The Maritime Museum was located adjacent to the South Bank Park. In it, I received another surprise, but before I spring that surprise on you, I'll tell you a few fascinating facts. The primary attraction of the museum is the HMAS (His or Her Majesty's Australian Ship) the Diamantina. Before this, I never heard of this ship, but now I know it is the last surviving WW II river class frigate in the world. Why it is called a river class frigate when it sailed in open ocean waters is beyond me. The ship actually had two lives: one during WW II and later as an oceanographic research vessel. One of the deepest parts of the Indian Ocean is named after the ship, the Diamantina Deep.
Okay enough with the teasing. If you asked most people reasonably knowledgeable in history (this leaves out the so-called average citizen who alas would not likely know the significance of 1492, 1776, 1865, 1941, 1969, or possibly even 2001) when and where WW II hostilities ended with the Japanese, most would undoubtedly say in Tokyo Bay aboard the USS Missouri battleship on 2 September 1945. That's what I would have said. Technically, that answer is wrong. The HMAS Diamantina accepted the last surrender of Japanese forces on 1 October 1945. So, if you word your question as "when did the last Japanese forces surrender to end WW II?", you have your answer, and you should be able to win lots of drinks in the process. I'll include the signage of that with this update.
Now that we're into the assorted stuff, you'll see pictures of William Street, again I have to say I'm impressed with cities with a street so named, and Mary Street. The latter I took in honor of my sister and cousin. There is also a photo of a kayaker (the only one) on the Brisbane River. By chance, I happened upon the former Government Printing Office building. You'll see pictures of two gargoyles at the top of the building and one guarding the main entrance. Guess what purpose the building now serves... it's the registry for births, deaths, and marriages. I wonder what people think entering under a gargoyle for any of those purposes... probably nothing even if they see and recognize the gargoyles.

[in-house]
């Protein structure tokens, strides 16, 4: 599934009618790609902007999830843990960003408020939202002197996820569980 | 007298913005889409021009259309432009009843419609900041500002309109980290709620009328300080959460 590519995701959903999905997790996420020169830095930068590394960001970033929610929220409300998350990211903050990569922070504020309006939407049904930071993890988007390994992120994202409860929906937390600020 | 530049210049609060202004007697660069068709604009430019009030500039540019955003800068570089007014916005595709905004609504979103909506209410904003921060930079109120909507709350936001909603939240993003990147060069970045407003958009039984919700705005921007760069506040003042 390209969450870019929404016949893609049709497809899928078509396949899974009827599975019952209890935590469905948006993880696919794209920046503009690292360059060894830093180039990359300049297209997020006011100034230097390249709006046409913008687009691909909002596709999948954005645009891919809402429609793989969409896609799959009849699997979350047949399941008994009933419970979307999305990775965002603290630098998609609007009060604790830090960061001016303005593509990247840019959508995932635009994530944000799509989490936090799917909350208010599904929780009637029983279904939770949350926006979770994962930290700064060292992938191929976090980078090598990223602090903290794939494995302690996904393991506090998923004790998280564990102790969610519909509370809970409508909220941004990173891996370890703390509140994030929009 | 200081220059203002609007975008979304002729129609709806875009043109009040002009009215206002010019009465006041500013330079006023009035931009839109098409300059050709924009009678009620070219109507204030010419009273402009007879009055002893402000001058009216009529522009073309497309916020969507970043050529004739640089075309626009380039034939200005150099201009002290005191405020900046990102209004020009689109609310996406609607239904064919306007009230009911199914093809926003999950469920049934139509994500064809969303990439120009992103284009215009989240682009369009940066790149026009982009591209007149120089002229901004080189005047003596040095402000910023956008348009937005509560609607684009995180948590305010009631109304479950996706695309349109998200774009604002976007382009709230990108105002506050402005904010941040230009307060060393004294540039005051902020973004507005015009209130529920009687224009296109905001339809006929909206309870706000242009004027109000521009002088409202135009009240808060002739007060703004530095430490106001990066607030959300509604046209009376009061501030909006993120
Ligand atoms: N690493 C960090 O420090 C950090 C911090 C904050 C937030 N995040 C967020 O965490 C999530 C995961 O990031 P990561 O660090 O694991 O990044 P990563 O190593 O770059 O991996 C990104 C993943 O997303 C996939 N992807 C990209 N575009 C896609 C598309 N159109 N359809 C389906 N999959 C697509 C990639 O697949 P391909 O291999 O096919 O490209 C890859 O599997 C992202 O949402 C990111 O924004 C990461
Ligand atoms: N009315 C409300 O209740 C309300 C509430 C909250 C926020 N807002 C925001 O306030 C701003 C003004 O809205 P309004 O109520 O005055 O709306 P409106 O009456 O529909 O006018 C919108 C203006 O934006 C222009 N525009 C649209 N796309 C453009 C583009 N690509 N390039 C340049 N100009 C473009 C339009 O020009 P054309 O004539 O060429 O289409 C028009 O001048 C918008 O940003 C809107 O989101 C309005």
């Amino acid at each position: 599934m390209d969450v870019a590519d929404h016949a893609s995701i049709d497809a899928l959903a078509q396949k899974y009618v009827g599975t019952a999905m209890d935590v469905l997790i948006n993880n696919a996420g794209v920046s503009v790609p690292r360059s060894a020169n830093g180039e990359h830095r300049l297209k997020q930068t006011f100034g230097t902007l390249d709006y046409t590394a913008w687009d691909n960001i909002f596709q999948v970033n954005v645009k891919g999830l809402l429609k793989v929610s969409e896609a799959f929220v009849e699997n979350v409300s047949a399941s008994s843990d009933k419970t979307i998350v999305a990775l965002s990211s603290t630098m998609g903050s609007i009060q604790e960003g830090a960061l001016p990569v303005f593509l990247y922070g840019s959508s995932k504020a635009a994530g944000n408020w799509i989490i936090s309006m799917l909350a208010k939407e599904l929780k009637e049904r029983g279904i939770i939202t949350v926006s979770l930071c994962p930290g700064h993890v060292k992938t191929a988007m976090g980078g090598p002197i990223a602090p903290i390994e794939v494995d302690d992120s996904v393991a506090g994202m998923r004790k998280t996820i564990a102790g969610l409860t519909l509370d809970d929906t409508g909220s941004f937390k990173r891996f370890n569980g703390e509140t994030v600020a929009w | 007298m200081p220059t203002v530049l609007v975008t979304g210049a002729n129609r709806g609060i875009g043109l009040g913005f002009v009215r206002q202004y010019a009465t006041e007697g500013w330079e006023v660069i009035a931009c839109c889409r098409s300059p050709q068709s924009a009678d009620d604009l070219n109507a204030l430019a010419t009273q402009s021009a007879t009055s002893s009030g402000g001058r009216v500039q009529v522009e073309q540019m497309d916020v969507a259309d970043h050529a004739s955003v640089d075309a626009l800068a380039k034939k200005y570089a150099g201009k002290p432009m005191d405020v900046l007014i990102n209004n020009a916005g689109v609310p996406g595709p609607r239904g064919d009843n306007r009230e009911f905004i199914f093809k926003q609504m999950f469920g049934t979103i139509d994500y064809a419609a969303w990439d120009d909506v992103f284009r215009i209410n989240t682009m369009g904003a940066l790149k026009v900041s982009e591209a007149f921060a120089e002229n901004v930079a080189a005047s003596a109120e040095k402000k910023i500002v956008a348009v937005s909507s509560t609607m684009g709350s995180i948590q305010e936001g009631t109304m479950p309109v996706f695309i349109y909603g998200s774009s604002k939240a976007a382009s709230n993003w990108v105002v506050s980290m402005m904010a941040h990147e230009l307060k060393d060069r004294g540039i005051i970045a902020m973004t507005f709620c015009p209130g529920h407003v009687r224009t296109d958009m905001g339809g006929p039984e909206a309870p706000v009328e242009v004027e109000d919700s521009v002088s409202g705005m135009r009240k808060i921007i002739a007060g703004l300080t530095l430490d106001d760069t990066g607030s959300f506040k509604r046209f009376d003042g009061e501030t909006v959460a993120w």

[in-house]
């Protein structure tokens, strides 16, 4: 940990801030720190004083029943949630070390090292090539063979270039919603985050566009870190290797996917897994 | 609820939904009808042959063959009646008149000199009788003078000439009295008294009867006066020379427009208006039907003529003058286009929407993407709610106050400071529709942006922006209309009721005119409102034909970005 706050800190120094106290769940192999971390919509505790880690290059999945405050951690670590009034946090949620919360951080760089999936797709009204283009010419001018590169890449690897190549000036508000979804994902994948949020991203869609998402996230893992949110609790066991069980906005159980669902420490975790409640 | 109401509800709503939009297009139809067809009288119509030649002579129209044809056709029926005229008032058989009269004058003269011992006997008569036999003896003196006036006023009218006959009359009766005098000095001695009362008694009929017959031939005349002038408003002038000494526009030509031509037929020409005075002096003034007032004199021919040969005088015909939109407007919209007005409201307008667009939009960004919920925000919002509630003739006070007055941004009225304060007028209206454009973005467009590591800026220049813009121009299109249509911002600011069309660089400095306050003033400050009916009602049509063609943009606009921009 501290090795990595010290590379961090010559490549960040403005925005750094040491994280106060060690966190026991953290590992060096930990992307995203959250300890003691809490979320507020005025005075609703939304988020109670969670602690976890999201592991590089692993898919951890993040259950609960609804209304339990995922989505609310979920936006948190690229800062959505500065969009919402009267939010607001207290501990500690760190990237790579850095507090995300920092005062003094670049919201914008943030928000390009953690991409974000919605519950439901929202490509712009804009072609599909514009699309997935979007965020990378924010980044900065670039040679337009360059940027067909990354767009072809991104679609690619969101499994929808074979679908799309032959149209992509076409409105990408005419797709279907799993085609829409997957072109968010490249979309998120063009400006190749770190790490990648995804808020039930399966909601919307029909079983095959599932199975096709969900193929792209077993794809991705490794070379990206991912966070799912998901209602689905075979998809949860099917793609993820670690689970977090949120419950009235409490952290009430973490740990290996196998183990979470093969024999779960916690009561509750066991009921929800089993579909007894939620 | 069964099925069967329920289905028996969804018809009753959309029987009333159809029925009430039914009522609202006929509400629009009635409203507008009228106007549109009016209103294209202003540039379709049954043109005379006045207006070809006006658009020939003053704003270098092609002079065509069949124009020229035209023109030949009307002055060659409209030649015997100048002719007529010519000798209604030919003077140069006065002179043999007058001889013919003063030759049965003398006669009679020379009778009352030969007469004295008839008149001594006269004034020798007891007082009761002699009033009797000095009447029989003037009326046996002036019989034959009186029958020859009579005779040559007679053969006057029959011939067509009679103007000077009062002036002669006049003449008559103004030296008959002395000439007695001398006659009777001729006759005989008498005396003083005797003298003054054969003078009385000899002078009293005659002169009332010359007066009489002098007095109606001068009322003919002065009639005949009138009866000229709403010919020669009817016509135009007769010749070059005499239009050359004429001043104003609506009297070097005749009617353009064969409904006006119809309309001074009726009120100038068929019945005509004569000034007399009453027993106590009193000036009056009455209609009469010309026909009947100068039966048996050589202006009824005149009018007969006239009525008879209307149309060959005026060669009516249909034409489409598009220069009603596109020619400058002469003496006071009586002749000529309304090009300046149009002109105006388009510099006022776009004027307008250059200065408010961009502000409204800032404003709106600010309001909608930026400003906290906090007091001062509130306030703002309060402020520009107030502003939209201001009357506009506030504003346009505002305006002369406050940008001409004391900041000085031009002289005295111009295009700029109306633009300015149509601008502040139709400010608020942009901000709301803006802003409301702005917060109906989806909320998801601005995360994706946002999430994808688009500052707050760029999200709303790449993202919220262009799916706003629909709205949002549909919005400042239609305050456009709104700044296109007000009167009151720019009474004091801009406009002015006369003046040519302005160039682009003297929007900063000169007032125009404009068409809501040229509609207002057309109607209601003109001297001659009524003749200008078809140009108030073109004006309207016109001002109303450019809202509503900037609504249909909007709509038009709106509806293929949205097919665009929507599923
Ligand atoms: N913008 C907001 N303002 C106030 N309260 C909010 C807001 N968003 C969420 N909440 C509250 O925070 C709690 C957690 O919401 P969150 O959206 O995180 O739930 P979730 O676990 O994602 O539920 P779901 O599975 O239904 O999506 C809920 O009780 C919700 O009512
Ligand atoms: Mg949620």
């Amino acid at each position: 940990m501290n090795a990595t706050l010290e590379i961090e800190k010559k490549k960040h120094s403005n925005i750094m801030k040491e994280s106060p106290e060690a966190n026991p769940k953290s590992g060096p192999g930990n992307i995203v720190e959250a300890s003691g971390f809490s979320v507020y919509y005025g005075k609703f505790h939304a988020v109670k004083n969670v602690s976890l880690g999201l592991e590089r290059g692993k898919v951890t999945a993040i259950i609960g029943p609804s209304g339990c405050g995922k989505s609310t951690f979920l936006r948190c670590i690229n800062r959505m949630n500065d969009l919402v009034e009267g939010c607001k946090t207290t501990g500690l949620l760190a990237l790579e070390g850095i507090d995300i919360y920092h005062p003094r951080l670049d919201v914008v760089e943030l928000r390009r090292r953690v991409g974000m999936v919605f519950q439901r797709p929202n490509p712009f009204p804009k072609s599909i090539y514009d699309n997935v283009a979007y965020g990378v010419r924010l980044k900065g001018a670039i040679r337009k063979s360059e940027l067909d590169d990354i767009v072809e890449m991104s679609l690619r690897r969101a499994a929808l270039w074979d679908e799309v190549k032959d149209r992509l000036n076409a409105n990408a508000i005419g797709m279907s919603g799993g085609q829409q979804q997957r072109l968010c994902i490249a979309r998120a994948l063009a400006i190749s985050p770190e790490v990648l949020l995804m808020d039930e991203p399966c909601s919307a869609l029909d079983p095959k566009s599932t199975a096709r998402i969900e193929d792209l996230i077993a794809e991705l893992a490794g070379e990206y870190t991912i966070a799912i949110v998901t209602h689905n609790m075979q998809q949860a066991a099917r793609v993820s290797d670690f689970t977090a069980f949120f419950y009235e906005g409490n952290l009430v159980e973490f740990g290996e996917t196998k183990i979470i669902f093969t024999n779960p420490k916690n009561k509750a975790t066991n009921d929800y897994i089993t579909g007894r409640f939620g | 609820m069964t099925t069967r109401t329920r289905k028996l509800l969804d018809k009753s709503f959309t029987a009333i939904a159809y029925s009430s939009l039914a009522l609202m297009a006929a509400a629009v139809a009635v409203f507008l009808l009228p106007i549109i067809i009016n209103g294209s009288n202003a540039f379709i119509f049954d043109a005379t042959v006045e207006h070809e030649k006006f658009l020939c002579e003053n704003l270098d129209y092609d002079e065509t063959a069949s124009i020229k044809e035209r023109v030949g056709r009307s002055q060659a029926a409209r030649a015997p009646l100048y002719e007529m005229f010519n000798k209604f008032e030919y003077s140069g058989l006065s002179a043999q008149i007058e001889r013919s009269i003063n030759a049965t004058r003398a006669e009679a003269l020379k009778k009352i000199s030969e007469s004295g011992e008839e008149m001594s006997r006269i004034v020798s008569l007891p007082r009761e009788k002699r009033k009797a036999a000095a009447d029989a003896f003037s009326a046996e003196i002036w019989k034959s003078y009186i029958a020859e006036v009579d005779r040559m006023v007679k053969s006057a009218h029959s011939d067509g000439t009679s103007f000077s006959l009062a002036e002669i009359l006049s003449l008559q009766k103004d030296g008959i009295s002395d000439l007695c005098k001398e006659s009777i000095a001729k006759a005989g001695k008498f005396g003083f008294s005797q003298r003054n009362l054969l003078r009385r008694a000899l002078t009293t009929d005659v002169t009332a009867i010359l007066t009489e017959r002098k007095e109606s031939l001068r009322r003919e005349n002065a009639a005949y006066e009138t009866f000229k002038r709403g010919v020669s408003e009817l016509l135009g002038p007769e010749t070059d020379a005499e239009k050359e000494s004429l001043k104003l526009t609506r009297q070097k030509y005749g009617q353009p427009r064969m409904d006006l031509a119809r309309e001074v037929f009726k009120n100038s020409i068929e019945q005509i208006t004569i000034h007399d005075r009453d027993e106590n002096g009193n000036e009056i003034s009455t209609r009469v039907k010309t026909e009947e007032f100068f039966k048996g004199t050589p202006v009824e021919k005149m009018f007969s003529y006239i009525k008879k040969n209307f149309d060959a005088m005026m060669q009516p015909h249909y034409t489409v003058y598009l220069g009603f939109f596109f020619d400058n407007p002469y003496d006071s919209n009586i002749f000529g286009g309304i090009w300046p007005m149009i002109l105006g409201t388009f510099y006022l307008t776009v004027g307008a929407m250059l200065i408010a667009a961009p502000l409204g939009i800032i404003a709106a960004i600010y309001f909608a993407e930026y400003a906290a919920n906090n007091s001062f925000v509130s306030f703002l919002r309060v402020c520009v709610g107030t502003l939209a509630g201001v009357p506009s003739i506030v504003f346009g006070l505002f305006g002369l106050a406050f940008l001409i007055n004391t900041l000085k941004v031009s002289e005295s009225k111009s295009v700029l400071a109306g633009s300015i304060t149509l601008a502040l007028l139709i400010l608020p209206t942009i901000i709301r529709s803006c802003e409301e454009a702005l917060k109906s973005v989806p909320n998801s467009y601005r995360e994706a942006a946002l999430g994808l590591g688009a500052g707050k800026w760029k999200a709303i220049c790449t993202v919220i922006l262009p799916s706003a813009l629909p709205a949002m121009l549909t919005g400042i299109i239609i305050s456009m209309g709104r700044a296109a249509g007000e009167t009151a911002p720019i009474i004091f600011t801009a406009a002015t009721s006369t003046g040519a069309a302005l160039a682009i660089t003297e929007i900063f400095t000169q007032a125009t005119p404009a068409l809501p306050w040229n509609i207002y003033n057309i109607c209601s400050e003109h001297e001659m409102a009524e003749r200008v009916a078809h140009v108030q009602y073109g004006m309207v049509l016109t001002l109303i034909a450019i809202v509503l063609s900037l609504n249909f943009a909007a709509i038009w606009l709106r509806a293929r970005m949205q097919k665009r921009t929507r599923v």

I think that's it for this update. If I left something out, I'll include it in tomorrow's version. Thanks for reading.
I almost forgot to tell you about my informal, random sample survey results. I wanted to find out how many people who live in Brisbane know who King Edward VII was since they have a park named after him. So, throughout today I asked 40 people two questions: 1. Do you live in Brisbane? and 2. Do you know who King Edward VII was since there is a park named after him in the city?
Of the 40 people I approached, 39 fled in abject terror, and the other said he was from Antarctica. Okay kidding aside, only 5 said they were not from Brisbane, which meant my sample size was 35 people. That makes the math a bit more difficult than a nice round number like 40 or 30, but when doing scientific research, you have to go with the flow. So, of my 35 sample population, a whopping 30 said they never even heard of King Edward or confused him with some other English king. Of the remaining 5 who knew of him, only 1 knew he was the eldest son of Queen Victoria and Prince Albert. None knew he reigned for only 9 years because Victoria reigned for so long (sort of like the present Queen Elizabeth and her son Prince Charles). I did not bother to ask if any knew King Edward was the uncle of Kaiser Wilhelm II of the Germany. Anyway, that means 97.2% of Brisbane citizens did not know who or why their city has a park named King Edward VII Park.
Now, I am not going to castigate the fair citizens of this city because I would hazard a guess that somewhat similar numbers might be garnered from other cities for parks in their jurisdictions. For instance, I don't think too many people in Washington, DC know who Farragut Square is named for or what he did. Think of your own city or town and ask yourself if you know about the origin of some landmark you know well about, but do you?
Thanks for reading again.